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Welcome to the Da Vinci Institute: School of Business Leadership

Creating a Climate for Resilience

The Da Vinci Institute’s faculty member, Philip De Kock shares his thoughts on creating a climate for resilience: Based on the Research of David Coyle, Author of “The Culture Code”…

The need for resilience:

With huge disruptions at an individual, business, and even societal level, the question of how to be resilient is currently on everyone’s lips. Further, what are those critical skills we need, to develop and sustain resilience? To address this question, the following notions emerge: There is a need to create the right psychological climate for resilience; additionally, to develop the skills related to active listening and engaging with people in a constructive fashion, thereby building and sustaining healthy productive relationships.

This blog considers the development of a psychological climate for resilience, mainly because it is one of the central challenges for leaders at all levels of business. Research shows that resilience is enhanced when leaders create a climate, hopefully in the long-term a culture, that is conducive to building effective, productive, and mutually beneficial engagements. Subsequently, this may lead to a significant difference by a leader.

Kindergarten Kids Come out Tops!

Research conducted by David Coyle, in his book titled: The Culture Code, renders evidence that kindergarten kids consistently outperform executive groups with basic problem-solving tasks. Coyle suggests that for a single reason, kids do not consider status roles when embarking on their assignments. Adults, on the other hand, tend to recruit and promote for intelligence and competence, but do not nurture these through a conducive psychological climate and culture.

When it comes to psychological climate and culture, the same dynamic – as with the problem-solving games – comes into play when dealing with challenges, decisions, conflicts, and consensus, according to Coyle. But how? While Coyle’s evidence is quite compelling, the question remains: How do you establish and maintain this psychological climate? The research of Coyle provides the following useful insights  to address the question (specifically for change leaders, advocates, and agents):

  • Avoid status management
  • Connect people around you with a vision – the story of your purpose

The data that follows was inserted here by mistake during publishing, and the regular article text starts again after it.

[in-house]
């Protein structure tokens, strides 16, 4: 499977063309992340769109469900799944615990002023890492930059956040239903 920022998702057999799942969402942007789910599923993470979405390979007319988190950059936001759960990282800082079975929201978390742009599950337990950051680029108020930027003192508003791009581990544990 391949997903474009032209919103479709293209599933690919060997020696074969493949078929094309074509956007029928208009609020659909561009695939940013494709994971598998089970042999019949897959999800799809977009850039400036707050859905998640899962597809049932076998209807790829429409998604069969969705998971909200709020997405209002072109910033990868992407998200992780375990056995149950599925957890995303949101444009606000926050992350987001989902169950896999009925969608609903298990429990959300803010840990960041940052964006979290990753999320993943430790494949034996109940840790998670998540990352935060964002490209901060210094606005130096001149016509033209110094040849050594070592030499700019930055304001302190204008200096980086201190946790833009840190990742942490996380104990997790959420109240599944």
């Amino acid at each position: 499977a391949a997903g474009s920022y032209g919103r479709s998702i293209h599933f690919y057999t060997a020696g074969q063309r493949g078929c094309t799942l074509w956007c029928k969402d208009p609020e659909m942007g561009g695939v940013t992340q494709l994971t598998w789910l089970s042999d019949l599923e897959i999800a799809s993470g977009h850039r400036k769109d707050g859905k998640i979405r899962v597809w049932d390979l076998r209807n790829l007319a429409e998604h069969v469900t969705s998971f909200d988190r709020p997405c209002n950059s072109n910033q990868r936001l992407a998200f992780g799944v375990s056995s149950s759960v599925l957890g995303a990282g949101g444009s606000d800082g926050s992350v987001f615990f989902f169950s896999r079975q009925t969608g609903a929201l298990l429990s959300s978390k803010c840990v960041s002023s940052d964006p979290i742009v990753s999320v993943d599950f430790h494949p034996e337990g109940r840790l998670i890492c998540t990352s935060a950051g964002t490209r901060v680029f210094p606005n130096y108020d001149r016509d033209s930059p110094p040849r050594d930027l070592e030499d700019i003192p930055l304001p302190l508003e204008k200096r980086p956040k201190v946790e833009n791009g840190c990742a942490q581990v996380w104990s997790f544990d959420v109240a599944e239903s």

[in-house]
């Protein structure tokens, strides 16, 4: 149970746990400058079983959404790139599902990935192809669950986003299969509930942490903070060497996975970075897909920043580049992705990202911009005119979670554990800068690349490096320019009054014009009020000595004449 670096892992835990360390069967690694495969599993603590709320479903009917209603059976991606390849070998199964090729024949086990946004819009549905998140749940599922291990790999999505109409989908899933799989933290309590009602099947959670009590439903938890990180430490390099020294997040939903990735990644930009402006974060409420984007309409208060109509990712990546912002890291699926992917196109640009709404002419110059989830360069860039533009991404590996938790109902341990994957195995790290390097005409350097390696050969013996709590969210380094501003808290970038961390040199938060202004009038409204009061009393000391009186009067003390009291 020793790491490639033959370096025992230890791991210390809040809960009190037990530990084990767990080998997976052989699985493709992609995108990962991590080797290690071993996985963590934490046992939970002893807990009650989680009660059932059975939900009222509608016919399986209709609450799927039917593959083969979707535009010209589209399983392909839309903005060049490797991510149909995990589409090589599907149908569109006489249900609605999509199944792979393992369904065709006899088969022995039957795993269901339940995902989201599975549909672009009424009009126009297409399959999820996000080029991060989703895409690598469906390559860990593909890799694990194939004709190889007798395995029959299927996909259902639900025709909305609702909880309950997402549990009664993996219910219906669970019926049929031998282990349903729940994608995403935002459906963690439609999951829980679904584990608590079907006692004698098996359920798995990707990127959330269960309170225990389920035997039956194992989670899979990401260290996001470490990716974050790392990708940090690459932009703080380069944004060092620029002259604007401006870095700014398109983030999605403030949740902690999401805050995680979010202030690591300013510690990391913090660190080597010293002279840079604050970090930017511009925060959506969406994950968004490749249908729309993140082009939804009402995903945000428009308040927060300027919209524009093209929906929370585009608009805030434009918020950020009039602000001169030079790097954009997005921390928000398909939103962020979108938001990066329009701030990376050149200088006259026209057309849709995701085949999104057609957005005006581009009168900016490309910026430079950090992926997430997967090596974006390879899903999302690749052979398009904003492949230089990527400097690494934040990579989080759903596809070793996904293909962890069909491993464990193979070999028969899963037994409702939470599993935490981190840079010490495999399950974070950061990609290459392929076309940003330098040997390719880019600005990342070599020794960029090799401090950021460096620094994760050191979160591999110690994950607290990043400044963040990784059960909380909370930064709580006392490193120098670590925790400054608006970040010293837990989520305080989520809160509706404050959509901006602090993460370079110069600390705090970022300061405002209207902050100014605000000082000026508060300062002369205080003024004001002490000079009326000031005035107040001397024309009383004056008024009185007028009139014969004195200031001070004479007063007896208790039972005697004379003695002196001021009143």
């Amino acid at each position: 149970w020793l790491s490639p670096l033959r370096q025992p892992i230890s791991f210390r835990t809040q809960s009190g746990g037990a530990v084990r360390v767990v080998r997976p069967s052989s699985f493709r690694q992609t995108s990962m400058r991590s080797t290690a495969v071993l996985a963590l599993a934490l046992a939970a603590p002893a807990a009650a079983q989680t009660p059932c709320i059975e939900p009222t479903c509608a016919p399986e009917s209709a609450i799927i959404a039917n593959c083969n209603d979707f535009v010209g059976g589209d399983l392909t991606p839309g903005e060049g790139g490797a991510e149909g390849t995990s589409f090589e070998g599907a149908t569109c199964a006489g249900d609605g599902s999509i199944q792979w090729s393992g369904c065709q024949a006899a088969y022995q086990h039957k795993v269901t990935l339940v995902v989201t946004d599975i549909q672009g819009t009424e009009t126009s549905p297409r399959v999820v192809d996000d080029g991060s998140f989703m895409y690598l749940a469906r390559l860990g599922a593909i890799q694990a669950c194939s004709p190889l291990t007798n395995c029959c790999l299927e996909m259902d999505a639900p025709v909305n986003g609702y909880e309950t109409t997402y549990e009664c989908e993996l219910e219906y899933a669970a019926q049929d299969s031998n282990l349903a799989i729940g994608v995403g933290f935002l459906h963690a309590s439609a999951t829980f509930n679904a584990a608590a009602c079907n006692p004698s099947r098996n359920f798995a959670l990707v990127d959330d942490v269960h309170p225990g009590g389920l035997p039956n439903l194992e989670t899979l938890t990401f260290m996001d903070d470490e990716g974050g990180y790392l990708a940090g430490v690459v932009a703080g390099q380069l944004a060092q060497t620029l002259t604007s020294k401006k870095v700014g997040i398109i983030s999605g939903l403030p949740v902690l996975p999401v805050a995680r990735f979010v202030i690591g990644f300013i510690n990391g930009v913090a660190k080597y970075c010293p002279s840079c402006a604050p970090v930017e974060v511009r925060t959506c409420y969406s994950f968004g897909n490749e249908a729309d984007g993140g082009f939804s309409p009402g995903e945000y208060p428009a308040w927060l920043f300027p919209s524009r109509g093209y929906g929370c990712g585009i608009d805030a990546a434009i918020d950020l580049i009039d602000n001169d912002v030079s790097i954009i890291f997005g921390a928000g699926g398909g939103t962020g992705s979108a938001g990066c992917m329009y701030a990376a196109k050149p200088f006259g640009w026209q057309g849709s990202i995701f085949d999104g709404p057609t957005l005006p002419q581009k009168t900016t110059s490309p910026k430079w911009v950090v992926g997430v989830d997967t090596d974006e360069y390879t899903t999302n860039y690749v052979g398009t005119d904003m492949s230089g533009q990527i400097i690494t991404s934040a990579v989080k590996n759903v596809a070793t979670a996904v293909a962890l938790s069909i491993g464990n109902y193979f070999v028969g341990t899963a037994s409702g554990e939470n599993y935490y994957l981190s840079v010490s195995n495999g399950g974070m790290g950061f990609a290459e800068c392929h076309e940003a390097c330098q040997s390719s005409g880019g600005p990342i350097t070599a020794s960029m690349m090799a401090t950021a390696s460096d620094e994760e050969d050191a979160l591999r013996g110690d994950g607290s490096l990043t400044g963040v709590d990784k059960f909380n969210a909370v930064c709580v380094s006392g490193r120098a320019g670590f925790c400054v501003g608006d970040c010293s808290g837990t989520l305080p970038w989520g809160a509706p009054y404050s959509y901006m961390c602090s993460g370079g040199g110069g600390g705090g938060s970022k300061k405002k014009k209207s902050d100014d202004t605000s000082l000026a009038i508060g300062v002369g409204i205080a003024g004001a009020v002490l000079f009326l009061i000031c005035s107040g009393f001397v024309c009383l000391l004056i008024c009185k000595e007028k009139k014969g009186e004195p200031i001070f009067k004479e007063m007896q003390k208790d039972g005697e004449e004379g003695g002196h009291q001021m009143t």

• Crystalise priorities in terms of moving towards this vision
  • Create belonging cues for those you want to take with you.

Let us deal with this in a more detailed fashion.

Status Management:

In a general sense but very specific, given the challenges of the new workplace environment exacerbated by the COVID 19 pandemic, status management is critical. Here Coyle emphasises the following: Keeping people in a rigid role hierarchy detracts from performance and delivery; while people need to be clear about the direction of the business, the approach and task at hand, an open exchange of ideas and contributions should be encouraged actively; often proposals or reports get changed, just to position it correctly for a Vice President or Senior Vice President, with the consequent loss of traction and increase in complexity.

Connection to the Vision or Desired End State:

Connecting to a vision or a desired end state is almost engrained into the narrative of modern leadership. Few are however successful because it is not made accessible through story telling. When people are able to visualise an end state, they are able to feel a sense of ownership for the journey, and subsequent success it generates – stimulating positive emotions that aid resilience.

Crystalising Priorities:

Related to the above (connection to the vision) is the need to make sure that priorities are crystal clear. When everyone is familiar with what the priorities are, the need for status management becomes unimportant, and a sense of belonging increases, just as focus on the task at hand is simultaneously enhanced. Perhaps consider a military special ops teams, they are so highly skilled and clear about their priorities. They tend to operate in the moment and status is usually left in the background. In these environments, the leader is present and available, but the team operates as a unit.

Creating Belonging Cues:

Together with status management, the creation of belonging cues forms as the basis of creating the psychological climate for resilience. Let us consider the following important aspects to this: The creation of spaces where openness and total honesty are rewarded during and after discussions; cultivating an environment where people (specifically leaders) have empathy and are not scared to be vulnerable because when leaders show vulnerability, they are considered authentic and trustworthy individuals.

In Conclusion, a quote by David Coyle is apt: “In short, do everything to erase the little voice in people asking, do I belong here, and where do I fit in, and is it emotionally safe for me?”